Part of that obligation includes having emergency procedures in place (see model Work Health and Safety Regulations r 43). When deciding what is ‘reasonably practicable’ a PCBU is to consider (s 18):
(a) the likelihood of the hazard or the risk concerned occurring; and
(b) the degree of harm that might result from the hazard or the risk; and
(c) what the person concerned knows, or ought reasonably to know, about:
(i) the hazard or the risk; and
(ii) ways of eliminating or minimising the risk; and
(d) the availability and suitability of ways to eliminate or minimise the risk; and
(e) after assessing the extent of the risk and the available ways of eliminating or minimising the risk, the cost associated with available ways of eliminating or minimising the risk, including whether the cost is grossly disproportionate to the risk.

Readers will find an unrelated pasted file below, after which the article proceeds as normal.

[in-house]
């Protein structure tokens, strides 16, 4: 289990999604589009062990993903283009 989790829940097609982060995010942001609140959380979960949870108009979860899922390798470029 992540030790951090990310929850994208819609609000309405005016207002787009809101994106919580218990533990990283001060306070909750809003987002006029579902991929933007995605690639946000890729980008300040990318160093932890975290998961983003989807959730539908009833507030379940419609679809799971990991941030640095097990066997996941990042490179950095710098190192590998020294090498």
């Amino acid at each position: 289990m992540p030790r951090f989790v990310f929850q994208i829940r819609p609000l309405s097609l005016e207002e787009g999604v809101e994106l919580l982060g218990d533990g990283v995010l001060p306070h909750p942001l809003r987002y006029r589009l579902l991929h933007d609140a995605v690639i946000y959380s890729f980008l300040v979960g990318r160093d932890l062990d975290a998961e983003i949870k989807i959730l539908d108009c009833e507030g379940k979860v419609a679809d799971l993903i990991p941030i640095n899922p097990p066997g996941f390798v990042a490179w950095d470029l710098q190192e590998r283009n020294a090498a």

The risk of there being a bomb in a workplace is very small but no doubt higher if someone rings in a bomb threat. Evacuation carries its own risk and is more or less complex depending on the work environment. There cannot be a simple answer – it requires a risk assessment. The Improvised Explosive Device [IED] Guidelines for Crowded Places give clear guidance on that risk assessment including on the use of staff in ‘white inspections’. I would think that any employer that adopted those sorts of considerations would fall well within what is required by the Work Health and Safety legislation.